The electrical telegraph, or more commonly just telegraph, superseded optical semaphore telegraph systems, thus becoming the first form of electrical telecommunications. In a matter of decades after their creation in the 1830s, electrical telegraph networks permitted people and commerce to transmit messages across both continents and oceans almost instantly, with widespread social and economic impacts.
From early studies of electricity, electrical phenomena were known to travel with great speed, and many experimenters worked on the application of electricity to communications at a distance. All the known effects of electricity - such as sparks, electrostatic attraction, chemical changes, electric shocks, and later electromagnetism - were applied to the problems of detecting controlled transmissions of electricity at various distances.
In 1753, an anonymous writer in the Scots Magazine suggested an electrostatic telegraph. Using one wire for each letter of the alphabet, a message could be transmitted by connecting the wire terminals in turn to an electrostatic machine, and observing the deflection of pith balls at the far end. Telegraphs employing electrostatic attraction were the basis of early experiments in electrical telegraphy in Europe, but were abandoned as being impractical and were never developed into a useful communication system.
In 1774, Georges-Louis Le Sage realised an early electric telegraph. The telegraph had a separate wire for each of the 26 letters of the alphabet and its range was only between two rooms of his home.
In 1800, Alessandro Volta invented the voltaic pile, allowing for a continuous current of electricity for experimentation. This became a source of a low-voltage current that could be used to produce more distinct effects, and which was far less limited than the momentary discharge of an electrostatic machine, which with Leyden jars were the only previously known man-made sources of electricity.
Another very early experiment in electrical telegraphy was an 'electrochemical telegraph' created by the German physician, anatomist and inventor Samuel Thomas von Sömmering in 1809, based on an earlier, less robust design of 1804 by Spanish polymath and scientist Francisco Salva Campillo. Both their designs employed multiple wires (up to 35) to represent almost all Latin letters and numerals. Thus, messages could be conveyed electrically up to a few kilometers (in von Sömmering's design), with each of the telegraph receiver's wires immersed in a separate glass tube of acid. An electric current was sequentially applied by the sender through the various wires representing each digit of a message; at the recipient's end the currents electrolysed the acid in the tubes in sequence, releasing streams of hydrogen bubbles next to each associated letter or numeral. The telegraph receiver's operator would watch the bubbles and could then record the transmitted message. This is in contrast to later telegraphs that used a single wire (with ground return).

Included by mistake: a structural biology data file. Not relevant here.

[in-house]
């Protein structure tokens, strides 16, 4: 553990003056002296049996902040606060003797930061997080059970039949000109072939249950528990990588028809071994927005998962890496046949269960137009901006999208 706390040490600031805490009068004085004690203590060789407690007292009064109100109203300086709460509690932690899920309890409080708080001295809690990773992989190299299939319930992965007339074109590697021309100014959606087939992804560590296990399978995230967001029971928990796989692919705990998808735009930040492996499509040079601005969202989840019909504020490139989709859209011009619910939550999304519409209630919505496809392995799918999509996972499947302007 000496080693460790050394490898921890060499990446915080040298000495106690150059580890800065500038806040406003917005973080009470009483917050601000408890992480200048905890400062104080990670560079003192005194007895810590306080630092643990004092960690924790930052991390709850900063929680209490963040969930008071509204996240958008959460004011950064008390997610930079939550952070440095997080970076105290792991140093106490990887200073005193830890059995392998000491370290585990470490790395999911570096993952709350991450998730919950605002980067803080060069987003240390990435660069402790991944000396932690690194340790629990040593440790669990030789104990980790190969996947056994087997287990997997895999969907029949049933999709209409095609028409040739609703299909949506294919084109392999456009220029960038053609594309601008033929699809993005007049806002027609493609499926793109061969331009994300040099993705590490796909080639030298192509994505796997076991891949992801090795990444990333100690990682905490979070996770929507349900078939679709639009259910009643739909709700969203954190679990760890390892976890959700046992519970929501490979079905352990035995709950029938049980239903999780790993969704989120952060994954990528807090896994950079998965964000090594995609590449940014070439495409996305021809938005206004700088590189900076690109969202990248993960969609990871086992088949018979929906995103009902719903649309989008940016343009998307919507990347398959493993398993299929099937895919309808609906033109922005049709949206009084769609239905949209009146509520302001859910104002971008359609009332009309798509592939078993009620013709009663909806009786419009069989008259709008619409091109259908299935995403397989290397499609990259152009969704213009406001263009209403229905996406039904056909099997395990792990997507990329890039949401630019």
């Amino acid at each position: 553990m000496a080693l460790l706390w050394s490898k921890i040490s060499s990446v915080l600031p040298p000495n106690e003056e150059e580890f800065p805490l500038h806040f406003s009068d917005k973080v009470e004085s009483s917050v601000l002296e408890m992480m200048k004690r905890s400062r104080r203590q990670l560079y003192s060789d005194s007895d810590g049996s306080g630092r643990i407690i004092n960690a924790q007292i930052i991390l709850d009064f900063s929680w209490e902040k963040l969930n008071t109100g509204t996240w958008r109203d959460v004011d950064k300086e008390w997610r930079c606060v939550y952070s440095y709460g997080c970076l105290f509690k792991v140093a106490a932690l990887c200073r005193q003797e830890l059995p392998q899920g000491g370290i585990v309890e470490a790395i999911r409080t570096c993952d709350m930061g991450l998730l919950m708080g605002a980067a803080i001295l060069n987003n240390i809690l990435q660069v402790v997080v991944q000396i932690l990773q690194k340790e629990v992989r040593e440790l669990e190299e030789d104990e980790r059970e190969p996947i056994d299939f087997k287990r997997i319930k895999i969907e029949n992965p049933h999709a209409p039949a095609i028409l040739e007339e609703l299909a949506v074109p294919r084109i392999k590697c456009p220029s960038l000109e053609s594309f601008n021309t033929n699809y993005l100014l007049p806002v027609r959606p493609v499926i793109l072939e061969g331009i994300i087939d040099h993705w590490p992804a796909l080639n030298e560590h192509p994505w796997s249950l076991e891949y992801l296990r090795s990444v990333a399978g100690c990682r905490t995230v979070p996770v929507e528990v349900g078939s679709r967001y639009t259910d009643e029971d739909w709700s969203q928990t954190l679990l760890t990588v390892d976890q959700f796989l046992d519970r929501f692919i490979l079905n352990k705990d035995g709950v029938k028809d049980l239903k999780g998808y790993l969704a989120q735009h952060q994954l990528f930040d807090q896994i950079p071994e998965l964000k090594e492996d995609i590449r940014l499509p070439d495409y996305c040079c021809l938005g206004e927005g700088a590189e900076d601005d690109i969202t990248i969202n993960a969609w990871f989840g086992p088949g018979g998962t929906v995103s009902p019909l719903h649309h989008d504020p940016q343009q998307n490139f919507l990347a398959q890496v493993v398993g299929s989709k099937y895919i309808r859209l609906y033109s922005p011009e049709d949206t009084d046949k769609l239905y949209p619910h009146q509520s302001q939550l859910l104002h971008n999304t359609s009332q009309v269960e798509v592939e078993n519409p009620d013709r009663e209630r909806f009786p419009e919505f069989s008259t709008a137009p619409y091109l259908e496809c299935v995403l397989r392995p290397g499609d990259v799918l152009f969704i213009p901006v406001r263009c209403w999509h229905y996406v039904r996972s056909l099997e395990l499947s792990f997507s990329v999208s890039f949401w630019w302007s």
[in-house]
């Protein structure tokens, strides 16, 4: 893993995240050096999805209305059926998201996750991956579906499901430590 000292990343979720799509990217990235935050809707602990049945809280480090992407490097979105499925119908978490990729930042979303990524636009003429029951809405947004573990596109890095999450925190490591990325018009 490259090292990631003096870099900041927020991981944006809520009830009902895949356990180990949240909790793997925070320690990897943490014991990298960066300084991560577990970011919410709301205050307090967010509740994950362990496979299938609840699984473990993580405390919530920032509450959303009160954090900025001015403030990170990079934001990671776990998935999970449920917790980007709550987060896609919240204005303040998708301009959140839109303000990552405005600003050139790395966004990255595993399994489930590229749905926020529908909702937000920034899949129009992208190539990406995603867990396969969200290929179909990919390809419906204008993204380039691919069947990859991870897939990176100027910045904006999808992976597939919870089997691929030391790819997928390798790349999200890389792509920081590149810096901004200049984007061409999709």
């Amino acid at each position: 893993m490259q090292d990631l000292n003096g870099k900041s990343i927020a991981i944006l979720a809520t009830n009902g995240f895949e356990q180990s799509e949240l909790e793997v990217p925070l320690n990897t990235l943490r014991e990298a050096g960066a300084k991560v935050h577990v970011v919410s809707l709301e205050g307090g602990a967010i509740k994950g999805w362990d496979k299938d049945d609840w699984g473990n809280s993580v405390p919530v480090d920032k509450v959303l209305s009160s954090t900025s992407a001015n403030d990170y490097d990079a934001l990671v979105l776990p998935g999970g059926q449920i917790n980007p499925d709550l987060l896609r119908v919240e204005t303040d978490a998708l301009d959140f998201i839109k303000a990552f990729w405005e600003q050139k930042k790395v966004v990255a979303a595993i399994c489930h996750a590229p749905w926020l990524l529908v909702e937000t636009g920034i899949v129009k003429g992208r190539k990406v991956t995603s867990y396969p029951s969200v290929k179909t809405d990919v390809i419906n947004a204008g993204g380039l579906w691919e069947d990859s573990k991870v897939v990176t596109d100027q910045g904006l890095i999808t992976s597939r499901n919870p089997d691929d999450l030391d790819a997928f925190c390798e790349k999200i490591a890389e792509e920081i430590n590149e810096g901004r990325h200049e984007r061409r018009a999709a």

Hans Christian Ørsted discovered in 1820 that an electric current produces a magnetic field which will deflect a compass needle. In the same year Johann Schweigger invented the galvanometer, with a coil of wire around a compass, which could be used as a sensitive indicator for an electric current. In 1821, André-Marie Ampère suggested that telegraphy could be done by a system of galvanometers, with one wire per galvanometer to indicate each letter, and said he had experimented successfully with such a system. In 1824, Peter Barlow said that such a system only worked to a distance of about 200 feet (61 m), and so was impractical.
In 1825, William Sturgeon invented the electromagnet, with a single winding of uninsulated wire on a piece of varnished iron, which increased the magnetic force produced by electric current. Joseph Henry improved it in 1828 by placing several windings of insulated wire around the bar, creating a much more powerful electromagnet which could operate a telegraph through the high resistance of long telegraph wires. During his tenure at The Albany Academy from 1826 to 1832, Henry first demonstrated the theory of the 'magnetic telegraph' by ringing a bell through a mile (1.6 km) of wire strung around the room.
In 1835, Joseph Henry and Edward Davy invented the critical electrical relay. Davy's relay used a magnetic needle which dipped into a mercury contact when an electric current passed through the surrounding coil."Joseph Henry: Inventor of the Telegraph? Smithsonian Institution". Archived from the original on 2006-06-26. Retrieved 2006-06-29.</ref> Davy demonstrated his telegraph system in Regent's Park in 1837 and was granted a patent on 4 July 1838. Davy also invented a printing telegraph which used the electric current from the telegraph signal to mark a ribbon of calico impregnated with potassium iodide and calcium hypochlorite.
The first working telegraph was built by the English inventor Francis Ronalds in 1816 and used static electricity. At the family home on Hammersmith Mall, he set up a complete subterranean system in a 175 yard long trench as well as an eight mile long overhead telegraph. The lines were connected at both ends to revolving dials marked with the letters of the alphabet and electrical impulses sent along the wire were used to transmit messages. Offering his invention to the Admiralty in July 1816, it was rejected as "wholly unnecessary". His account of the scheme and the possibilities of rapid global communication in Descriptions of an Electrical Telegraph and of some other Electrical Apparatus was the first published work on electric telegraphy and even described the risk of signal retardation due to induction. Elements of Ronalds’ design were utilised in the subsequent commercialisation of the telegraph over 20 years later.